Childhood Lead Poison Prevention
The Shiawassee County Health Department screens, identifies and refers children with lead poisoning to their medical provider for treatment. Public health nurses provide follow-up for children with high lead levels in cooperation with medical providers. We also perform blood lead screenings for adults upon request.
For more information, please see Lead Levels in Children FAQ.
What is the problem?
Approximately 310,000 U.S. children aged 1-5 years have blood lead levels greater than 10 micrograms of lead per deciliter of blood, the level at which Center for Disease Control recommends public health actions be initiated.
Lead poisoning can affect nearly every system in the body. Because lead poisoning often occurs with no obvious symptoms, it frequently goes unrecognized. Lead poisoning can cause learning disabilities, behavioral problems, and, at very high levels, seizures, coma, and even death.
How are children exposed to lead?
The major source of lead exposure among U.S. children is lead-based paint and lead-contaminated dust found in deteriorating buildings. Lead-based paints were banned for use in housing in 1978. However, approximately 24 million housing units in the United States have deteriorated leaded paint and elevated levels of lead-contaminated house dust. More than 4 million of these dwellings are homes to one or more young children.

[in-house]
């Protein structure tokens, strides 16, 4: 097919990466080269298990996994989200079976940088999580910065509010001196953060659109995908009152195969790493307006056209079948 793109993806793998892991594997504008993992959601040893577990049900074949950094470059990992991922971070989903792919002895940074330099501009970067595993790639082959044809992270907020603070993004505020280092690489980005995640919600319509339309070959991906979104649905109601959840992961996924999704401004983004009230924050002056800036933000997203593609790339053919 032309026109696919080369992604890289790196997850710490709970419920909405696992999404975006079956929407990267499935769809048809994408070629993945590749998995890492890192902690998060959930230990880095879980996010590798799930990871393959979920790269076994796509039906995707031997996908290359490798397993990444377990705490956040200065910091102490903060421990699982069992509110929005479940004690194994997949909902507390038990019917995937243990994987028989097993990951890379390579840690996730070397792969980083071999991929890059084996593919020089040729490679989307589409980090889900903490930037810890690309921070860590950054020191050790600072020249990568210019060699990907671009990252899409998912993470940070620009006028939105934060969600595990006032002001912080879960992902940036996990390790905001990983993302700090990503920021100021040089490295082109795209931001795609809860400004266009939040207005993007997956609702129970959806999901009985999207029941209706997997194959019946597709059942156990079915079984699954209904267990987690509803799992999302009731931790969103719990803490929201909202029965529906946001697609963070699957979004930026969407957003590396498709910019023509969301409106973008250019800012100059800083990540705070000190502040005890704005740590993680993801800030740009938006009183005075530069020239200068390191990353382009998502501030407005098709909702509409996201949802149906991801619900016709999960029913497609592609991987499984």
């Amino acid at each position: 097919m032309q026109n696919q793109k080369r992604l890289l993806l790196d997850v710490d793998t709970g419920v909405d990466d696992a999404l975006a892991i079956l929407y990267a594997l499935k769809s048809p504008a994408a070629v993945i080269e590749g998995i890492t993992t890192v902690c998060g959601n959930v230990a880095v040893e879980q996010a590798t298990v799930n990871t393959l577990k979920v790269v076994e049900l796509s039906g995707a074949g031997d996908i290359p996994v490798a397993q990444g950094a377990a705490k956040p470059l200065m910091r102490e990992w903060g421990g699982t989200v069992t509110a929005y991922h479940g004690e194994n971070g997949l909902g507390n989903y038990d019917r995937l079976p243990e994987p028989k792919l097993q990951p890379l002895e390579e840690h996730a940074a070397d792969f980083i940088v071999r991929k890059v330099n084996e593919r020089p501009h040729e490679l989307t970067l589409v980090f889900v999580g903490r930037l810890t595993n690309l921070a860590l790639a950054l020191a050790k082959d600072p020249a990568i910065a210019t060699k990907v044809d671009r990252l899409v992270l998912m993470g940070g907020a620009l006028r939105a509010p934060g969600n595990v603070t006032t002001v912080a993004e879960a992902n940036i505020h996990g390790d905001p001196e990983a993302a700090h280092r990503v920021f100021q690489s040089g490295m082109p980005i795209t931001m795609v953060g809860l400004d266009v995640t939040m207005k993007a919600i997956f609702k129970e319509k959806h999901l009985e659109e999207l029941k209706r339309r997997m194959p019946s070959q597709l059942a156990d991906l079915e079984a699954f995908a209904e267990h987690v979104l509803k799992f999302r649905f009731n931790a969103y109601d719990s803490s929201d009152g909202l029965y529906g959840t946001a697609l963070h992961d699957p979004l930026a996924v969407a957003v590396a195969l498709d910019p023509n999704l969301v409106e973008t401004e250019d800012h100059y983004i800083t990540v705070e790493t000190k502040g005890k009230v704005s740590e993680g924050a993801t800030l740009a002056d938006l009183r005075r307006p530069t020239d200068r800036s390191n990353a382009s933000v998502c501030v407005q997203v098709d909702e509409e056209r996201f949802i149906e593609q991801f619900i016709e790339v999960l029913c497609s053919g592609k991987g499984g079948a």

Other sources of lead poisoning are related to:
Who is at risk?
Can lead poisoning be prevented?
Lead poisoning is entirely preventable. The key is stopping children from coming into contact with lead and treating children who have been poisoned by lead.
What can the public and parents do to reduce blood lead levels?
Remember, most children with lead poisoning do not look sick. The only way to know for sure is to have them tested. All children under six years, should be tested once a year. It is important to prevent and treat lead poisoning because it can do permanent harm. It can cause brain damage, hearing and speaking problems, learning problems and lower I.Q. It can cause behavior problems, shortened attention span and hyperactivity. Lead poisoning can even cause death. Your child's doctor, family health center, or a clinic can do a simple blood test. You can get the results in about two weeks.